Disability Services (ODS), http://disabilityservices.syr.edu, located in Room 309 of 804
University Avenue, or call (315) 443-4498 for an appointment to discuss your needs and the
process for requesting accommodations. ODS is responsible for coordinating disability-related
accommodations and will issue students with documented disabilities Accommodation
Authorization Letters as appropriate. Since accommodations may require early planning and
generally are not provided retroactively, please contact ODS as soon as possible.
Syracuse University and I are committed to your success and to supporting Section 504 of the
Rehabilitation Act of 1973. This means that in general no individual who is otherwise qualified
shall be excluded from participation in, be denied benefits of, or be subjected to discrimination
under any program or activity solely by reason of having a disability.
Computer Use
We will also be using email for contact outside class. Use email to contact me about your
coursework, to set up an appointment to meet with me outside class, or to ask a question.

While computers save us great amounts of time over typewriters and make corrections much
simpler, they are also susceptible to crashing and freezing. Save your work frequently, always
make backup copies, and plan your projects with extra time allowed for those inevitable glitches
The Writing Center
Experienced writing consultants at the Writing Center (101 HB Crouse Hall, on the Quad) can
teach you how to succeed on individual assignments and ultimately become a better writer.
Theyre prepared to work one-on-one with you at any stage of your process and with any kind of
writing youre attempting while attending SU. Whether you need help understanding an
assignment, brainstorming ideas, revising subsequent drafts, or developing editing strategies, faceto-face and online appointments are available for 25- or 50-minute sessions throughout the
semester and can be reserved up to seven days in advance via their online scheduling program,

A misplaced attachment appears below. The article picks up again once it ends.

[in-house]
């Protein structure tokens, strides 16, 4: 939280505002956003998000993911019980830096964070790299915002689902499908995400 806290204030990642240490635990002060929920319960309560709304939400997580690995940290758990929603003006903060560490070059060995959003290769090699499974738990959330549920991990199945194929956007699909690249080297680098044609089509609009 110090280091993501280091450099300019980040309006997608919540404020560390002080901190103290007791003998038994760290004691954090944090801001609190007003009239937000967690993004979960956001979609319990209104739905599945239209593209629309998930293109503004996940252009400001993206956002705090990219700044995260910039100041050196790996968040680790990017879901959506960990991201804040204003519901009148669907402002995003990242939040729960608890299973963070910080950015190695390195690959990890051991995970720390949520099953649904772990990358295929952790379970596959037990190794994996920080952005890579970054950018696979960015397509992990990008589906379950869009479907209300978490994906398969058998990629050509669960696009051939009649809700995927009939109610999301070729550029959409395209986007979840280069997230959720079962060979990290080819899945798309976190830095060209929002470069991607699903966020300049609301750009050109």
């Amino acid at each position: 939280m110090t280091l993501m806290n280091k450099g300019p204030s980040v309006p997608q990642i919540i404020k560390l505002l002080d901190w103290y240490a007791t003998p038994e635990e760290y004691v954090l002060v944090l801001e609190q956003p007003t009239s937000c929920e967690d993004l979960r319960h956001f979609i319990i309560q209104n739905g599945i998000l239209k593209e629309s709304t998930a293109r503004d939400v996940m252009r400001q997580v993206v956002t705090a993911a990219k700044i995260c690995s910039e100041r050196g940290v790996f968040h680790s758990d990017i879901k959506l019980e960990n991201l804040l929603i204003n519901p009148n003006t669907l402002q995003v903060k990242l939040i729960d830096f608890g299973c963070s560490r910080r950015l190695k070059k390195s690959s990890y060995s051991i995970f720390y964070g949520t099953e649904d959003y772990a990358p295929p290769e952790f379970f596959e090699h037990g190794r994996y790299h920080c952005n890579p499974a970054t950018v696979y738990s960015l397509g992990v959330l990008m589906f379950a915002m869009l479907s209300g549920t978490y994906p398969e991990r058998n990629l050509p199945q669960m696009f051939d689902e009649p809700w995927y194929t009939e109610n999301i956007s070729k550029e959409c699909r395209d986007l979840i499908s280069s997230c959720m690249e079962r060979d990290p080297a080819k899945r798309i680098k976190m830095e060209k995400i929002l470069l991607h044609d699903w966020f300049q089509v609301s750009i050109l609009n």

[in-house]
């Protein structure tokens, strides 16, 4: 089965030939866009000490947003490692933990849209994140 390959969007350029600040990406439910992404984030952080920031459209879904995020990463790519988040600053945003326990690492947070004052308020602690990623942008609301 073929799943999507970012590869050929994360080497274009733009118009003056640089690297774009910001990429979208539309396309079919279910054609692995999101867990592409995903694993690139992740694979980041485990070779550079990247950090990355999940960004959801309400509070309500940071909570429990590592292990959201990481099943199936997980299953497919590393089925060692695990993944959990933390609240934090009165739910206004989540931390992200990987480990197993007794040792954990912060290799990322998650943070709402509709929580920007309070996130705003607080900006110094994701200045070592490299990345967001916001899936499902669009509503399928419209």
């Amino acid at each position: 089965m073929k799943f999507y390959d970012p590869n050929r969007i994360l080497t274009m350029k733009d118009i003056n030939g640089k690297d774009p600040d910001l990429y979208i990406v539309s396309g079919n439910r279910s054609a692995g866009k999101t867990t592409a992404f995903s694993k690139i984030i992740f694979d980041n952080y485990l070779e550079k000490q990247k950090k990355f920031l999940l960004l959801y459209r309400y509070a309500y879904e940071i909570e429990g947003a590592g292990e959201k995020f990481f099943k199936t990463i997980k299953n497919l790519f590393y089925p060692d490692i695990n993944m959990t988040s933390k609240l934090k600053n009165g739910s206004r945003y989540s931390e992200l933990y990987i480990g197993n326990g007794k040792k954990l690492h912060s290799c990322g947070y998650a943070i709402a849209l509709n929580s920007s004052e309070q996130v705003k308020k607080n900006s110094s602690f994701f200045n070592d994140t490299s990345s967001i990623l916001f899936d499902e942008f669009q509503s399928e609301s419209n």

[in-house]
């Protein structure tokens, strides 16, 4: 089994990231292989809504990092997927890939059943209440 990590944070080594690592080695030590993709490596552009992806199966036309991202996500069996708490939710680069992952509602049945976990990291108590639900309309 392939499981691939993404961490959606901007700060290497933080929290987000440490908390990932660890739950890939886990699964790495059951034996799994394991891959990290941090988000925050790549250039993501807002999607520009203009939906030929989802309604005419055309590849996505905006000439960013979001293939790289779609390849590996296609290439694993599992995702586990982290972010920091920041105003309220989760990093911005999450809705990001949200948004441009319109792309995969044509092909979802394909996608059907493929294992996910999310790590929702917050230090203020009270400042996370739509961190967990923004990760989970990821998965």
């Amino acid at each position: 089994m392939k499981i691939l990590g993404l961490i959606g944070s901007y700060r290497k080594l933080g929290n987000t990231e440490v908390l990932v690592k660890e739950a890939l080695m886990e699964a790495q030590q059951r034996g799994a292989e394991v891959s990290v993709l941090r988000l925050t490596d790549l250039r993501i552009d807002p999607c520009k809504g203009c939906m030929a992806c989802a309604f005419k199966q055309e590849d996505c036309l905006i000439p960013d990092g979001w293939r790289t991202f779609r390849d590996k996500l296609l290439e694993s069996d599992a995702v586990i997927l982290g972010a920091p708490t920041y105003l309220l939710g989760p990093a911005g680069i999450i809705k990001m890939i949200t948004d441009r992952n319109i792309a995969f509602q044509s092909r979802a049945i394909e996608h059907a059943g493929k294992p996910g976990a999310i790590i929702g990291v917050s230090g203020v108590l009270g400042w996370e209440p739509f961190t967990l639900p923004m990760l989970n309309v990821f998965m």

WCOnline. In addition, drop-in appointments are welcome Monday through Thursday from
10:00 a.m. to 2:00 p.m. and brief concerns or questions can be emailed to consultants via the
eWC. For more information on hours, location and services, please visit http://wc.syr.edu. This is
a free resource to all students and highly recommended for every assignment you work on in this
Academic Integrity
All writing submitted for this course is understood to be your original work. In cases where
academic dishonesty is detected (the fraudulent submission of another's work, in whole or
part, as your own), you may be subject to a failing grade for the project or the course, and in
the worst case, to academic probation or expulsion. For a more detailed description of the
guidelines for adhering to academic integrity in the College of Arts and Sciences, go to:
Student Writing
All texts written in this course are generally public. You may be asked to share them with a peer,
the class, or with me during classroom activities or for homework. You will also be asked to
consider signing a consent form requesting the use of your writing for professional development,
teacher training, and classroom instruction within the Syracuse University Writing Program.
Writing for Class on Varied Media